On June 1, the Rev. Dr. Matthew C. Harrison, president of The Lutheran Church—Missouri Synod (LCMS), joined a diverse group of U.S. religious and legal leaders in writing to the U.S. Secretary of Education, Miguel Cardona, about the need to preserve two federal regulations, 34 C.F.R. §§ 75.500(d) and 76.500(d), that impact religious freedom at public universities.
According to the Federal Register, the regulations state that a public institution “shall not deny to any student organization whose stated mission is religious in nature and that is at the public institution any right, benefit, or privilege that is otherwise afforded to other student organizations at the public institution (including but not limited to full access to the facilities of the public institution, distribution of student fee funds, and official recognition of the student organization by the public institution) because of the religious student organization’s beliefs, practices, policies, speech, membership standards, or leadership standards, which are informed by sincerely held religious beliefs.”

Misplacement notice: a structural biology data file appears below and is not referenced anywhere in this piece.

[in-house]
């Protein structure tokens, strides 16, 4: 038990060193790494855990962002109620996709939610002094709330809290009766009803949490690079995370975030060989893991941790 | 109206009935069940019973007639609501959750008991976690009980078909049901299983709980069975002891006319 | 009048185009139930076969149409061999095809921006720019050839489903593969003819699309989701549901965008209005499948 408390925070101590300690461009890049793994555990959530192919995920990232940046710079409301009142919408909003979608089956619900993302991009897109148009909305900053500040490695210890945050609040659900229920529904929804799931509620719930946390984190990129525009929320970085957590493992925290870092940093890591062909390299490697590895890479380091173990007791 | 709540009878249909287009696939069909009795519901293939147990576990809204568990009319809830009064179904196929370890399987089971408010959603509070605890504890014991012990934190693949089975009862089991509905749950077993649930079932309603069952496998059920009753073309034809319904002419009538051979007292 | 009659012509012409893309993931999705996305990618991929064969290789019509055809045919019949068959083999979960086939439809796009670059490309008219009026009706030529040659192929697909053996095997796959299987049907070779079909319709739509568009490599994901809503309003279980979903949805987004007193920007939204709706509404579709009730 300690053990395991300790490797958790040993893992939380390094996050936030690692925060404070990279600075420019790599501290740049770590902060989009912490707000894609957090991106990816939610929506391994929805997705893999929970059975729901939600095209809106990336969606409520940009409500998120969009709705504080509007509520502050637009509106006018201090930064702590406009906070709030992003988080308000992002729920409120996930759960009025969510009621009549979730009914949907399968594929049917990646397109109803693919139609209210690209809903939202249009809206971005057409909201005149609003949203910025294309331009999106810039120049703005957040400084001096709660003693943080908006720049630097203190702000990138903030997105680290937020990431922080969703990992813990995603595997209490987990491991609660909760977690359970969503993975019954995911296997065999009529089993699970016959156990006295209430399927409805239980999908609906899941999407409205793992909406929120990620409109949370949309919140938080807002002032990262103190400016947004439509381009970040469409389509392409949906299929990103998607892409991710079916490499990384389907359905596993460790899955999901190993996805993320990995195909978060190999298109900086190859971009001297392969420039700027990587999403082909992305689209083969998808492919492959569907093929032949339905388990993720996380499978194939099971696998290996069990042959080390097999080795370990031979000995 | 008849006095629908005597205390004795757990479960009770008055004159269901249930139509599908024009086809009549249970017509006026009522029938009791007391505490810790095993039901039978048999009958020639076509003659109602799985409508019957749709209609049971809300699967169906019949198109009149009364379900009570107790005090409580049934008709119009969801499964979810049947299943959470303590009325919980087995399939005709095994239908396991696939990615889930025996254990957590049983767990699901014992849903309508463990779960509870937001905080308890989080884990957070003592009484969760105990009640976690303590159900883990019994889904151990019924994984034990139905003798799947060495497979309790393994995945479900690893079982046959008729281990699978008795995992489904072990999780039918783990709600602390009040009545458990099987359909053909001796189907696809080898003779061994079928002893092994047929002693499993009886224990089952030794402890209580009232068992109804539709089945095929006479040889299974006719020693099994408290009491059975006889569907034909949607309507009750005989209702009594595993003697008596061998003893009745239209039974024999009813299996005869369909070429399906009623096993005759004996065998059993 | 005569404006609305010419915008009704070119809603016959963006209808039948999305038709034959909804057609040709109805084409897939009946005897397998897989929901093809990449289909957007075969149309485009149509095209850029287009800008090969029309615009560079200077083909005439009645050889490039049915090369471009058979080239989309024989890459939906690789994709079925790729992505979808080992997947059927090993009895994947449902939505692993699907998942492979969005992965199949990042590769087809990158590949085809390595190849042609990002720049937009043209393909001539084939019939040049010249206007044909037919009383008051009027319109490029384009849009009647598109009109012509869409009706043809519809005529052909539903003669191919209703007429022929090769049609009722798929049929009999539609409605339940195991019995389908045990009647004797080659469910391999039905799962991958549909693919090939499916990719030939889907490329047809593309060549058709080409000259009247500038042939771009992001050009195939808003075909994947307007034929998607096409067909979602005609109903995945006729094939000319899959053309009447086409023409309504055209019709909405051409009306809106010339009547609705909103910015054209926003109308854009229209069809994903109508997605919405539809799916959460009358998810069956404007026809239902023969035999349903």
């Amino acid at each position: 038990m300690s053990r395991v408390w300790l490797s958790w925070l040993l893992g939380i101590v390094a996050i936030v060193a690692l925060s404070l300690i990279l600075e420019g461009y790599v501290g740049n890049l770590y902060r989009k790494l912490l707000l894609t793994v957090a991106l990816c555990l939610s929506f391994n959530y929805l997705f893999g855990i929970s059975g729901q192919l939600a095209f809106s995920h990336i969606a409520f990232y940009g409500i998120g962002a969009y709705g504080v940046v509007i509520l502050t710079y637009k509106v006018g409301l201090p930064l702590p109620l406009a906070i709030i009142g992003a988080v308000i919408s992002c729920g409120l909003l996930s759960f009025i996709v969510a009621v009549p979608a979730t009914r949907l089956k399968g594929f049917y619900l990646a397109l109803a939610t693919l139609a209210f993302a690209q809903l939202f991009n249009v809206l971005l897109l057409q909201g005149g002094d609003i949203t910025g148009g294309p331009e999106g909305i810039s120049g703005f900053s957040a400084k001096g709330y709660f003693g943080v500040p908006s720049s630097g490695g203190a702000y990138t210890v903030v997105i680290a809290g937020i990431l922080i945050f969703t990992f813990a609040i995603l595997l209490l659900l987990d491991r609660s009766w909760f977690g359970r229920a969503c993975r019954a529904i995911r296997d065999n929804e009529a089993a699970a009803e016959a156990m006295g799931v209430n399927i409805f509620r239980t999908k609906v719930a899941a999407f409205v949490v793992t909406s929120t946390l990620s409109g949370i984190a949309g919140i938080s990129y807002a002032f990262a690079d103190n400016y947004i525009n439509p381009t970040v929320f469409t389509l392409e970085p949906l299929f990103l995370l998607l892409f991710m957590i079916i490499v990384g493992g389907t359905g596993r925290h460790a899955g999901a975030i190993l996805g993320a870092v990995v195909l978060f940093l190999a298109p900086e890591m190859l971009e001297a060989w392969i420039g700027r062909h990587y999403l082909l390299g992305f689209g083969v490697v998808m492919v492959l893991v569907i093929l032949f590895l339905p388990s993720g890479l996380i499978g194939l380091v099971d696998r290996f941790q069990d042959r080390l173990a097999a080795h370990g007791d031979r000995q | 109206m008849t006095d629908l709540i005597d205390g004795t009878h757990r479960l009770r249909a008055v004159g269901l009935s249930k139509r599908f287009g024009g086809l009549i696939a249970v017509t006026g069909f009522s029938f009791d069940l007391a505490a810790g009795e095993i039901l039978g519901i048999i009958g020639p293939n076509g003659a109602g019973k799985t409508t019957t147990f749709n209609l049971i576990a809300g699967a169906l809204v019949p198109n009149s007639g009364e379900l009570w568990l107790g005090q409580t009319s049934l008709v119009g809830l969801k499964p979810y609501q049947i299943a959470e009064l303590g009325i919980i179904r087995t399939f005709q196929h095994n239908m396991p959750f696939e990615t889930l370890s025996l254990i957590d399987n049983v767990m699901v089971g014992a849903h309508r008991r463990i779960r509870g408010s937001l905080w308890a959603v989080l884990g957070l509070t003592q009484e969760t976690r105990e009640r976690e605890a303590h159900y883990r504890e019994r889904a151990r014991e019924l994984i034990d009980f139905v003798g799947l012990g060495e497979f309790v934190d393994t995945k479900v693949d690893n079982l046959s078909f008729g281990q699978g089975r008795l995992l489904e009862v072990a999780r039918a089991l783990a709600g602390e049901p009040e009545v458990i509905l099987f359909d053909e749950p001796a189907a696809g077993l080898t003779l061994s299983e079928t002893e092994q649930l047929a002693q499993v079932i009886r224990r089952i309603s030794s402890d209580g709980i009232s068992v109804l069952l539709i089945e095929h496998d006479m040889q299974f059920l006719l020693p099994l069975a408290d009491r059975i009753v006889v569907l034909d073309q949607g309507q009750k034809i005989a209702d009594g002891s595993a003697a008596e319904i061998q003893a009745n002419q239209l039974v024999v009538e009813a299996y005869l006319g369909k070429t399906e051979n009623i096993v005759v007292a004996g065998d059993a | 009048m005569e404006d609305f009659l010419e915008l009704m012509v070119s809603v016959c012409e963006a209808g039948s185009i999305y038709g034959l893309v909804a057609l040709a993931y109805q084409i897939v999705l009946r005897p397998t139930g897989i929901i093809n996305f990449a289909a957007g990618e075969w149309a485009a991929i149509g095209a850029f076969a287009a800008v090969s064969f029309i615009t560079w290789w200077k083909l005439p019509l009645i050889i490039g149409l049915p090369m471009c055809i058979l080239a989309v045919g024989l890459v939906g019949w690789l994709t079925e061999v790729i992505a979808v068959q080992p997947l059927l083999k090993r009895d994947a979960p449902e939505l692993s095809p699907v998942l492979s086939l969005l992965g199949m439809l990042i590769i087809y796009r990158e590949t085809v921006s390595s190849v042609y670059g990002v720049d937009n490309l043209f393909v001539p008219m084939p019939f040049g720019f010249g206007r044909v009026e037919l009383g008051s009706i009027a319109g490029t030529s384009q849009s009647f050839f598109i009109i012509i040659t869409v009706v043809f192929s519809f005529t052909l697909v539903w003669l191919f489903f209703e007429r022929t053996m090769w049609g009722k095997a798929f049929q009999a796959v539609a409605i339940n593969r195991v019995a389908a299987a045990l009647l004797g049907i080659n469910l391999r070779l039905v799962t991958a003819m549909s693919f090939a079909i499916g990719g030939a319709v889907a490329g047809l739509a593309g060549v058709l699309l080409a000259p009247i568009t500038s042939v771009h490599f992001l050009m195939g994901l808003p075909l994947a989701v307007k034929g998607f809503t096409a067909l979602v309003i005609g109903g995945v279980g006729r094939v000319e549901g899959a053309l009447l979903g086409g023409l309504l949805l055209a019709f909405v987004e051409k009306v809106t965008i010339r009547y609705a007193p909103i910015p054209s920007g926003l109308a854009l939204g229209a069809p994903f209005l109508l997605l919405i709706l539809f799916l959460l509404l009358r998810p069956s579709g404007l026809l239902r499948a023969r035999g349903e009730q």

The letter to Cardona notes that, even with existing protections, “student groups on some college and university campuses are denied the right to require that their leadership affirm the religious convictions of the organizations.” As a result, the groups may be denied leadership, which can in turn make it difficult or impossible for them to carry out functions as basic as reserving on-campus meeting space.
“Denying recognition to these groups because of their sincerely held religious beliefs is wrong,” write the signatories of the letter. “We urge you to preserve the legal protections provided in 34 C.F.R. §§ 75.500(d) and 76.500(d) for individual students and religious student organizations so that students of all faiths will continue to feel welcome on their public college campuses.”
Commenting on his decision to sign the letter, Harrison said, “The situation on some university campuses today reminds me of something the great Lutheran Hermann Sasse wrote in 1932 in Germany. Paraphrasing it for our day, it’s quite appropriate. We’re not much interested in whether university administrations give their support to Christianity. But in light of the Bill of Rights — which guarantees free speech, freedom of assembly and the free exercise of religion — we would like to know whether the church is to be permitted to preach the Gospel. Whether legal or not, we will continue to do so.”
Posted June 4, 2021